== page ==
This haunting but lovely novel explores the enormous sacrifice that immigration represents.
The Book of Unknown Americans, Cristina Henríquez's second novel, begins in the voice of Alma Rivera, who has just crossed the US-Mexico border – legally – with her husband, Arturo, and her daughter, Maribel. They are heading to Delaware, where Arturo, a former construction site manager, has taken a job growing mushrooms. He will eventually have to stand in the dark for 10 hours a day with no break, in a place where no one stops to eat. He'll come home each day exhausted. Arturo has taken this job not because his family had a bad life in Mexico but because Maribel was hurt at his construction site, and they are hoping a special school in Delaware can help her. Arturo is sacrificing status and security for Maribel's health.
The US gives the Riveras hope, but it doesn't always make the fruit of that hope easy to get. Here is how Alma's monologue begins: ''Back then, all we wanted was the simplest things: to eat good food, to sleep at night, to smile, to laugh, to be well. We felt it was our right as much as anyone else's, to have those things.'' And the book hits its first ominous note. ''Of course,'' she continues, ''when I think about it now, I see that I was naïve.''
Alma's is the first in a series of vignettes, first in her own voice, then in Arturo's, then in the voices of the people who reside in the apartment building they come to inhabit, all Latinos in diaspora, with widely ranging stories of arrival and survival in the place they're now trying to see as home. As the stories pile up, framing the central action, it's hard not to think a little of Sarah Jones's remarkable 2004 play "Bridge and Tunnel," which told stories of transit and arrival in quick deft episodes, or of Sandra Cisneros's groundbreaking "The House on Mango Street," a coming-of age-story whose shifting lenses captured both a community's interconnectedness and a young woman's maturing.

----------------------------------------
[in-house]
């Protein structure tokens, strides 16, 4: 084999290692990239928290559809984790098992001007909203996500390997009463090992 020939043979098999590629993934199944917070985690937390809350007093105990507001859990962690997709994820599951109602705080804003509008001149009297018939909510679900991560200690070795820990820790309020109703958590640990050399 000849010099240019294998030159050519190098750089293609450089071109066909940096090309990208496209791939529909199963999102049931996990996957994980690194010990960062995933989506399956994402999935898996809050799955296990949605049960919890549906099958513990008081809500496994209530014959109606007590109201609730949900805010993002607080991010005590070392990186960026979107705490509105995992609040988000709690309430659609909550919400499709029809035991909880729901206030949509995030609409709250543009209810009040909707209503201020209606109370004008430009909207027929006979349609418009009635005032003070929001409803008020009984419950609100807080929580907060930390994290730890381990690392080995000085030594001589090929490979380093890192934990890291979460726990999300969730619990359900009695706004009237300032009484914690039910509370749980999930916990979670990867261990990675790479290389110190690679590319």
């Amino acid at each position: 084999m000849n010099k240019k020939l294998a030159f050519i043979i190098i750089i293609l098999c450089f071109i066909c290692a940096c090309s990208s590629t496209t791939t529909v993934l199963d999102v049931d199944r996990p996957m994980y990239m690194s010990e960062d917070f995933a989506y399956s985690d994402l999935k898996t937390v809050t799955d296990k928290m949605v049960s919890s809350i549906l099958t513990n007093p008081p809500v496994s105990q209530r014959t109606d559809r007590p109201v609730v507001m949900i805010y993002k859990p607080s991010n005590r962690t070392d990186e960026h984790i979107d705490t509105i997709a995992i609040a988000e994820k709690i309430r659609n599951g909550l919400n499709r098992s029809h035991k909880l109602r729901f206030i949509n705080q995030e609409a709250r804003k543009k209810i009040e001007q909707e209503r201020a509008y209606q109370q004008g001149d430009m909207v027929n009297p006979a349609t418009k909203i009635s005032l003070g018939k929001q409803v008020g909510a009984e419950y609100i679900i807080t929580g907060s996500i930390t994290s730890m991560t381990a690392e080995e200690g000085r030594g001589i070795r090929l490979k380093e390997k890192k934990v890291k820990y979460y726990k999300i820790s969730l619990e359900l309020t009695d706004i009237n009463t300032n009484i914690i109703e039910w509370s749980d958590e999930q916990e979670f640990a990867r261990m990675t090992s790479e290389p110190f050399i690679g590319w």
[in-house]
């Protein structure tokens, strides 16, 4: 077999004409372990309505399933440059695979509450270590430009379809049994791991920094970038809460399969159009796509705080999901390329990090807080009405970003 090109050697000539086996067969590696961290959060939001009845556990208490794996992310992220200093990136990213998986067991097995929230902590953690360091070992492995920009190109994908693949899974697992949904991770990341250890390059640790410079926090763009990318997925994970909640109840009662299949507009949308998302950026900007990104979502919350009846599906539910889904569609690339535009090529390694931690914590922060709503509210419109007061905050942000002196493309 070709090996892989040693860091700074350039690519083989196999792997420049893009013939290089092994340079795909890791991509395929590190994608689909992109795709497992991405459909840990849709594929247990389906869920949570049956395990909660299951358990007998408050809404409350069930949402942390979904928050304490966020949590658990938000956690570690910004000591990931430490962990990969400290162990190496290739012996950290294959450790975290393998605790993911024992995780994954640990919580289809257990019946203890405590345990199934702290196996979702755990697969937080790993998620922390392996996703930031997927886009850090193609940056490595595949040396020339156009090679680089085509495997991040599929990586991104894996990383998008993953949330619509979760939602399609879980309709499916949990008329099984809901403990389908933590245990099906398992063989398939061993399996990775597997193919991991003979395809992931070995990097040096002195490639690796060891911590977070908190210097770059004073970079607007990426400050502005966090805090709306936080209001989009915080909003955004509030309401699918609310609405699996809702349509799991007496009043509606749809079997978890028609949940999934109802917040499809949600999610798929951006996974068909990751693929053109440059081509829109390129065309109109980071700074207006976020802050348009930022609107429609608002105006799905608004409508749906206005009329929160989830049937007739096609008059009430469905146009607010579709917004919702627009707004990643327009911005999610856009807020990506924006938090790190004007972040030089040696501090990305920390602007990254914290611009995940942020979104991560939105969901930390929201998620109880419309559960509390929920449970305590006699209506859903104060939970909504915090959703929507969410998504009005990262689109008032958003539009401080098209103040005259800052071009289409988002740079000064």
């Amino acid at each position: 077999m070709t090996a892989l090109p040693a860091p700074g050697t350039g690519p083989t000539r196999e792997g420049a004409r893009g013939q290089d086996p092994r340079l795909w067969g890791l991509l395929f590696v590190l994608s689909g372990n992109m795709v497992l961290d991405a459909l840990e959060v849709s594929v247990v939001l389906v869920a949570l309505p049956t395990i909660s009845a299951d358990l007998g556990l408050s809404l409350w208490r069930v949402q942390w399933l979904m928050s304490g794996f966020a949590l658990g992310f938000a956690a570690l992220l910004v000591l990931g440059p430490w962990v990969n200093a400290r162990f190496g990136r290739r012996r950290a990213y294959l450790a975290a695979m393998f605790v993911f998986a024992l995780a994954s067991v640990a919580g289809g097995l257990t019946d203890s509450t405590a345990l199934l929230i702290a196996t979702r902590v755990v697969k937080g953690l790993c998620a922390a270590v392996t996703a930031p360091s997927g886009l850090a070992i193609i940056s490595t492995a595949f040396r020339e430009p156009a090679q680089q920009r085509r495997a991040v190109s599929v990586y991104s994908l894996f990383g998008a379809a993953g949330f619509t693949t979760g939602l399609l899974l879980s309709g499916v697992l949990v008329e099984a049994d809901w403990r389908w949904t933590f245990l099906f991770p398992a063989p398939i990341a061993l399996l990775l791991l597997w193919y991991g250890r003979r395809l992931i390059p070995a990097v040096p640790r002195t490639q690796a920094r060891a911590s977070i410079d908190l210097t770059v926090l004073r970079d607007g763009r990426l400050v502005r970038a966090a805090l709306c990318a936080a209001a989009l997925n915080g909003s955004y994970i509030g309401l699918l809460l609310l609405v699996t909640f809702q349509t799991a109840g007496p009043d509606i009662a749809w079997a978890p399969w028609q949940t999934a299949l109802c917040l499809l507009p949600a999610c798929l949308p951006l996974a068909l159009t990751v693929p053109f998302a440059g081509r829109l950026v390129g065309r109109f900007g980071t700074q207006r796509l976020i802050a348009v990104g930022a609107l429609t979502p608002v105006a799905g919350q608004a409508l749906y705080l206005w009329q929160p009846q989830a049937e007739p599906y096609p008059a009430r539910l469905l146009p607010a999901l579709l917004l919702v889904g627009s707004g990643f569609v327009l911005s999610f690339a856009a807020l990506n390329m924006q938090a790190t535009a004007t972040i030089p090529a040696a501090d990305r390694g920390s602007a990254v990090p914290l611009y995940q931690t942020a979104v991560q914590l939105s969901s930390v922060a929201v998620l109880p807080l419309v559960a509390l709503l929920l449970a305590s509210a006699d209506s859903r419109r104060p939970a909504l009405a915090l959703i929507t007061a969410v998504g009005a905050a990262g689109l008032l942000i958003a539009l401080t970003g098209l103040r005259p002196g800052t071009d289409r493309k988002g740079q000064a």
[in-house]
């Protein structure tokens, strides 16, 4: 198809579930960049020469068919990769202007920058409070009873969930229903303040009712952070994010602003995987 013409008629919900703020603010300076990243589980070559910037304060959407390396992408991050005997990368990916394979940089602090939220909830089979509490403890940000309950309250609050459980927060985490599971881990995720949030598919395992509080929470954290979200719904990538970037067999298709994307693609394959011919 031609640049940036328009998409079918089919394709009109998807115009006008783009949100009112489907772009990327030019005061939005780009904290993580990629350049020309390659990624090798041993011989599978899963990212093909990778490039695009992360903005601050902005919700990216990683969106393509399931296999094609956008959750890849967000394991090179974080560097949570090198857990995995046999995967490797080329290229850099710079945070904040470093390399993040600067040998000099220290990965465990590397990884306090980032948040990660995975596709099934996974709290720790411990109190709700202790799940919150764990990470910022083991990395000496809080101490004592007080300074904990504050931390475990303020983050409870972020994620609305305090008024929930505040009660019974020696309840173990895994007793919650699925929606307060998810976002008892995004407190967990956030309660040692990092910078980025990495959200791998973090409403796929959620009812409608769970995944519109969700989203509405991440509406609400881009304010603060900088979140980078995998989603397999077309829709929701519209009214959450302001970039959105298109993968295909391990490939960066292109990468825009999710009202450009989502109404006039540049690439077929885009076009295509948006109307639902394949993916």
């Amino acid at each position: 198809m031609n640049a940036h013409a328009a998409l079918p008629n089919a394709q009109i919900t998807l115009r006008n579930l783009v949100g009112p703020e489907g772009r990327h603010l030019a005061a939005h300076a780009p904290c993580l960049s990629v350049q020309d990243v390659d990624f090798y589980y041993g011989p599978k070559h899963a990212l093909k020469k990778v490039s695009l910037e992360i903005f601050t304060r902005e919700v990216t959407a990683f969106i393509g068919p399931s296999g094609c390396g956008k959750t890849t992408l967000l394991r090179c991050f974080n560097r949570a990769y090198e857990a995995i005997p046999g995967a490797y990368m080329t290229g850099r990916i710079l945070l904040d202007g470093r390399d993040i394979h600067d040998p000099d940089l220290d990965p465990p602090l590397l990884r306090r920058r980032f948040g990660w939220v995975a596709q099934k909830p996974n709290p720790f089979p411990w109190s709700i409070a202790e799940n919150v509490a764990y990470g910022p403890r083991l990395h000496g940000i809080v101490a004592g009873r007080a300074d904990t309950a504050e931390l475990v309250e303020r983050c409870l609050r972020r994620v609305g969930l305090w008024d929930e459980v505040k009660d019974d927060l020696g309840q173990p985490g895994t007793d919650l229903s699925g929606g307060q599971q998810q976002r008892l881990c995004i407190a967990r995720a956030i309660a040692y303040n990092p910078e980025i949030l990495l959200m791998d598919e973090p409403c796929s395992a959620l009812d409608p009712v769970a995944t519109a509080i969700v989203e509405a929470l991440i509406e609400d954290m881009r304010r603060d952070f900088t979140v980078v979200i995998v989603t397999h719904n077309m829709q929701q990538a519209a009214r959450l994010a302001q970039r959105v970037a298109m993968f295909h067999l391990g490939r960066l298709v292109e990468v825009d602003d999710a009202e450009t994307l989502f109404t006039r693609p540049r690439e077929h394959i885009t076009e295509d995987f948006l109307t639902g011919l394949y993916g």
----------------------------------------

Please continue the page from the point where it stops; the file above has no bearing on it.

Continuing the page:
But in this case, the central character, Maribel, whose illness is key to the Riveras' immigration, is silent. Her voice is never heard, even though concern for her drives the plot forward. Instead the voices – of Señor and Señora Rivera, of the Toro family, who befriend them, and of Mayor Toro, who falls in love with Maribel despite her illness – frame the silence.
We see Señora Rivera's desperate search for someone who can speak Spanish when Maribel goes missing from the bus one day, the exhaustion Arturo feels coming home from thankless, barely humane work. In between we glimpse the kinds of occasions that drive people to make the enormous sacrifice that immigration represents, and the hard work newcomers often do to survive. Yet we also see the determination of both individuals and a community to persevere at another, richer level of life. This is a lovingly woven portrait of how friendships sustain people, how people support one another, and how people make a home in unlikely places.
This book drives towards ultimate tragedy, but it also lifts up characters who embody the struggle, and even the sometimes ambivalent process of succeeding as an American, like Fito Angelino, the apartment building's owner: '' I started off as the manager, but now I own this building. Bought it out almost ten years ago after working jobs on the side, saving up.... I try to make this building like an island for all us washed-ashore refugee.... I don't let anyone mess with me. If people want to tell me to go home, I just turn to them and smile politely and say, 'I'm already there.' ''
Henríquez offers up stories we need to hear and lets us sit with her characters in communion and even friendship. It's a lovely, worthwhile summer read – one whose bittersweet end I find haunting me even now.